Equations. They’re an essential element of mathematics: statements that assert the equality of multiple expressions.
There are two sides to every equation, but you wouldn’t know that from reading the materials that Tim Eyman sends out about the initiatives that he sponsors.
For example, consider the “info sheet” that Eyman distributed today for Initiative 976. It contains no discussion about what the people of Washington stand to lose if Eyman’s latest measure is adopted. There isn’t even a passing acknowledgment that the initiative could result in the cancellation of countless projects to improve mobility plus cutbacks to existing services.
The Office of Financial Management analyzed last week that I-976 would result in the loss of more than $4 billion for transportation investments in revenue at the state, regional, and local levels over six years.
Affected projects and services include:
- Amtrak Cascades, a regional intercity rail service that provides Washington’s only rail link with British Columbia
- Road and sidewalk maintenance in sixty cities, including road resurfacing
- King Country Metro bus service funded by Seattle taxpayers
- Essential freight mobility projects needed to ensure the smooth movement of goods
- Sound Transit system expansion (ST3), including light rail, commuter rail, express bus, and bus rapid transit projects
Eyman is fully aware that services like Amtrak Cascades rely upon vehicle fees for funding and that the Washington State Constitution prohibits the use of taxes on fuel for non-highway purposes.
Eyman is lying when he suggests the funding for these projects and services could simply come from somewhere else. Where’s that $4+ billion supposed to come from? Money for the essential services our economy requires doesn’t grow on trees. It comes from taxes. Taxes are investments… essential investments. It is not possible to repeal billions in revenue and suffer no consequences. There are always consequences. This is basic math!
We saw this in the aftermath of I-695 in 1999 and I-776 in 2002.
For example, Washington State Ferries still hasn’t fully recovered from the impact of I-695, while the King County Department of Transportation still hasn’t recovered from the impact of I-776. Those measures were considered and voted on decades ago, but the impacts are still being felt today, as the elected officials and public workers who are responsible for providing mobility services to the public can attest.
Many communities lost funding against their will. For example, people in King County voted against both I-695 and I-776.
If I-976 is implemented, then there will be cuts to already-approved projects and services. These would be significant cuts that would be noticeable and widely felt. Cuts that increase traffic, make our tax code more unfair, and saddle us with costs we don’t need or want. For example, Everett and Tacoma could lose their planned light rail stations because it’s unlikely there would be sufficient funds to build them.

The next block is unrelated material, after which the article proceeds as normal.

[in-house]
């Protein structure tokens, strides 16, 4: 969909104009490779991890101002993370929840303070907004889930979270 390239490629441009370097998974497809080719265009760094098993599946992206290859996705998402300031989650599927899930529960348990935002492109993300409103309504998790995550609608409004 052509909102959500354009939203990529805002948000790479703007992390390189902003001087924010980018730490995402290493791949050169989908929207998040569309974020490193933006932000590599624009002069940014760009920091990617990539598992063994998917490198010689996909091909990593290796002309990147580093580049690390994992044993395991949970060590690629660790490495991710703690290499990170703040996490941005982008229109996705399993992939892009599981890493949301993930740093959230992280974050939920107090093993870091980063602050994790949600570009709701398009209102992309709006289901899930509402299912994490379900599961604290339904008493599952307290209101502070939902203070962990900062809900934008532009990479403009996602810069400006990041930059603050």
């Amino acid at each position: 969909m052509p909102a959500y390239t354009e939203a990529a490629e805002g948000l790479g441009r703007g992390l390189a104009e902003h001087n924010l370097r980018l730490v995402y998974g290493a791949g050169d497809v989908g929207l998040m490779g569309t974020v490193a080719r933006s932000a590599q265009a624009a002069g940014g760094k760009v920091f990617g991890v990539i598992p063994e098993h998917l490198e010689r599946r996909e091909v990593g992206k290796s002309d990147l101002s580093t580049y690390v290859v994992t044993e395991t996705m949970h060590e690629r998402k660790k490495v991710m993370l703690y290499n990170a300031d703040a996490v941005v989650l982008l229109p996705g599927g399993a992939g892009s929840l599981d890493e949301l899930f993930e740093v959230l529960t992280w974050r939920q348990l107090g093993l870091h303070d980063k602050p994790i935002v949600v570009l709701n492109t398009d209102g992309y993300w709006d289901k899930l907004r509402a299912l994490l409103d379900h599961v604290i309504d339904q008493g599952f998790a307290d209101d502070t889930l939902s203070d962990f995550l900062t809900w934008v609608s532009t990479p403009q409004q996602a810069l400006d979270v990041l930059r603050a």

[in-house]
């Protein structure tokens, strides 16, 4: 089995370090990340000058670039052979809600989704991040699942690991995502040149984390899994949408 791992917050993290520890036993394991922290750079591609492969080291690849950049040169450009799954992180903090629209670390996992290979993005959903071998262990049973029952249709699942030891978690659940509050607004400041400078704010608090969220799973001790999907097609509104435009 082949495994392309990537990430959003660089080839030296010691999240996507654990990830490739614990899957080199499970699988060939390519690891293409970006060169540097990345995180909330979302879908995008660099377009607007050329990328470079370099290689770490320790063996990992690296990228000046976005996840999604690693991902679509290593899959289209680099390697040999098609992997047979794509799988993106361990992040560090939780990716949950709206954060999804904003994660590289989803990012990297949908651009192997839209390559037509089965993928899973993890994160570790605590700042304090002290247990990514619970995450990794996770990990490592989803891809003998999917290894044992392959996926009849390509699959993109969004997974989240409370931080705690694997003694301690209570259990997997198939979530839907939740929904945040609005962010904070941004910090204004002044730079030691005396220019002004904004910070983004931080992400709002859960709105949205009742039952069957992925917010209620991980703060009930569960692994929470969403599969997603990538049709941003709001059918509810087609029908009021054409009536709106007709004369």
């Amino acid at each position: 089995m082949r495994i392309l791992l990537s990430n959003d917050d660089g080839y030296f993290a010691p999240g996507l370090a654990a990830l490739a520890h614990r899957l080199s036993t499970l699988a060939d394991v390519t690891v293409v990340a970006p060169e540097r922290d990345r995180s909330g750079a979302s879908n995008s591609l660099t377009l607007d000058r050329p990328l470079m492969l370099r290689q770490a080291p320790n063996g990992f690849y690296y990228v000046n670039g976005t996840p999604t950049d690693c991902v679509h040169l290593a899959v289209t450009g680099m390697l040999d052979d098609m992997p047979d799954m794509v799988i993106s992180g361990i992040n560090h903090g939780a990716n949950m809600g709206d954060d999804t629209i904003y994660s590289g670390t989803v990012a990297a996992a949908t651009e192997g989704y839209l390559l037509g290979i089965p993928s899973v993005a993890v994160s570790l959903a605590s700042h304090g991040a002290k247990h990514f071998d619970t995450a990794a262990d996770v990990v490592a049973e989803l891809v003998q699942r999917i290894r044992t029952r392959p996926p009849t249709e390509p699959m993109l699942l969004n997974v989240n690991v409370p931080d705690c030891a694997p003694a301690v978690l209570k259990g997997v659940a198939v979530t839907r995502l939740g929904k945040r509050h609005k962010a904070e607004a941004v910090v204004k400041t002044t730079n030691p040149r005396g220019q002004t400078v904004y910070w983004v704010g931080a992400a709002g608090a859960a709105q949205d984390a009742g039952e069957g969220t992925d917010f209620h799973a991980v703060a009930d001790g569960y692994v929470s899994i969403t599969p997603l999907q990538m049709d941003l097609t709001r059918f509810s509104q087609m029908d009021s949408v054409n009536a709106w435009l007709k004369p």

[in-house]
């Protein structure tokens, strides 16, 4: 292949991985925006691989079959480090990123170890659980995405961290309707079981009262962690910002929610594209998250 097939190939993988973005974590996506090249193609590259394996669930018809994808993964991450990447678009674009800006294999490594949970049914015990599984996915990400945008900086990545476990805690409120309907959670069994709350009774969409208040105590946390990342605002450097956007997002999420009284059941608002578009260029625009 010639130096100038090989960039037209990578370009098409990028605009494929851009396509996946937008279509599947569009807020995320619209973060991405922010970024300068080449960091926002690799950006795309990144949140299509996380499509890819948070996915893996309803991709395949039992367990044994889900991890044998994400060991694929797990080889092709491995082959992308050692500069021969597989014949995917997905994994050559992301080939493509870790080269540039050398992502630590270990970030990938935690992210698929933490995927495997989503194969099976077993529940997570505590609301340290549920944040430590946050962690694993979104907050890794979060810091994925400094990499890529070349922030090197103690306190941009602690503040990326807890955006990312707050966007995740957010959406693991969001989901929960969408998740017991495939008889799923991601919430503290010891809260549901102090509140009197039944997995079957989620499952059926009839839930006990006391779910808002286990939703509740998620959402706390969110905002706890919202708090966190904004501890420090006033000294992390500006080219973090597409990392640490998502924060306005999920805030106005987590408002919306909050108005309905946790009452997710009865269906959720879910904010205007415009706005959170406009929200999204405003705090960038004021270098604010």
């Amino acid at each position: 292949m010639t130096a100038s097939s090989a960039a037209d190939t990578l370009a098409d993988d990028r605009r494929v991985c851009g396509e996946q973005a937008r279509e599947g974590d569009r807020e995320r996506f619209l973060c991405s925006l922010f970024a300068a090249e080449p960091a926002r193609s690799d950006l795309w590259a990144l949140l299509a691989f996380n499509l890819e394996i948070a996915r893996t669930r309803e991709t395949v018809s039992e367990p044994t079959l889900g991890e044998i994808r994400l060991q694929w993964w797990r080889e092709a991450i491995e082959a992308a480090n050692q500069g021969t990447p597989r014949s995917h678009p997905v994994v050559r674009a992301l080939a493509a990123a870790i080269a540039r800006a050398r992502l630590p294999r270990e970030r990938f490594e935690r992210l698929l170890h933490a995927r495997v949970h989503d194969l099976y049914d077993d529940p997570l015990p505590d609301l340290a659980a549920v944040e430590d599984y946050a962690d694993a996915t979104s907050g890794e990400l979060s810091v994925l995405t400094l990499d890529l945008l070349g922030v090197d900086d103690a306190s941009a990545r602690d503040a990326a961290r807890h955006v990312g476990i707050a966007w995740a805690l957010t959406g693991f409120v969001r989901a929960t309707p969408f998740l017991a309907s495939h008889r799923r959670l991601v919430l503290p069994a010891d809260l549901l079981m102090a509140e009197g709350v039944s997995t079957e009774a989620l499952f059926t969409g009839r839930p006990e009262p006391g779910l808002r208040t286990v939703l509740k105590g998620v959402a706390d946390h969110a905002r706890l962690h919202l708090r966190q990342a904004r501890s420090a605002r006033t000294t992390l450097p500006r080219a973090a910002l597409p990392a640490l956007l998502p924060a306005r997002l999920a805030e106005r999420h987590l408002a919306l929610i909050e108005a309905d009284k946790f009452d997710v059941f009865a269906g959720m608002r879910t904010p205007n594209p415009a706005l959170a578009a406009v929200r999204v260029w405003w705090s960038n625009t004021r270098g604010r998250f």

That’s the other side of the vehicle fee equation… the side Eyman doesn’t want you to ever talk about, but which you have a duty and obligation to cover so that Washingtonians can make an informed decision on I-976.
The truth is, Washingtonians and their elected representatives have voted repeatedly to fund multimodal transportation infrastructure.
(“Multimodal” refers to the concept of enabling people to get around through different modes, whether that’s walking, biking, taking the bus, taking the train, vanpooling, or using a scooter, as opposed to merely driving alone.)
Eyman is ideologically opposed to investing in any kind of transportation infrastructure that does not subsidize automobile travel… and in particular, single occupancy vehicle travel. (High occupancy vehicle lanes are part of our highway system, but Eyman opposes those because you can’t drive alone in them during peak hours, at least not without paying a toll, something else Eyman is opposed to.)
How do we know this? Because Eyman has previously sponsored initiatives to redirect money from mass transit to roads (I-745 in 2000), open high occupancy vehicle lanes to everyone during all but a few hours of the day (I-985, 2008) and prohibit variable tolling (I-1125, 2011). Washington voters rejected all three of those initiatives.
Sadly, Tim Eyman doesn’t care. He is just as determined now to undermine and destroy multimodal infrastructure as he was twenty years ago.
Eyman also doesn’t care that voters in Puget Sound voted repeatedly to expand light rail, commuter rail, express bus, and bus rapid transit projects by approving Sound Move in 1996, Sound Transit 2 in 2008, and Sound Transit 3 in 2016.
The outcome didn’t go his way, so he considers the will of the voters irrelevant. Meaningless. Not even worth acknowledging.
It is vital that voters understand both sides of the equation — not just Eyman’s side — before they return their ballots. So make sure when you’re covering I-976 to talk about the impacts. In detail. I-976 would wreak havoc in every part of the state, so no matter where your audience is, there’s a local angle (perhaps several!) to explore.
At the NO on I-976 website, home to the Keep Washington Rolling coalition, you’ll find a useful fact sheet which delves more deeply into the impacts, as well as frequently asked questions and a list of cities that would be directly affected by I-976.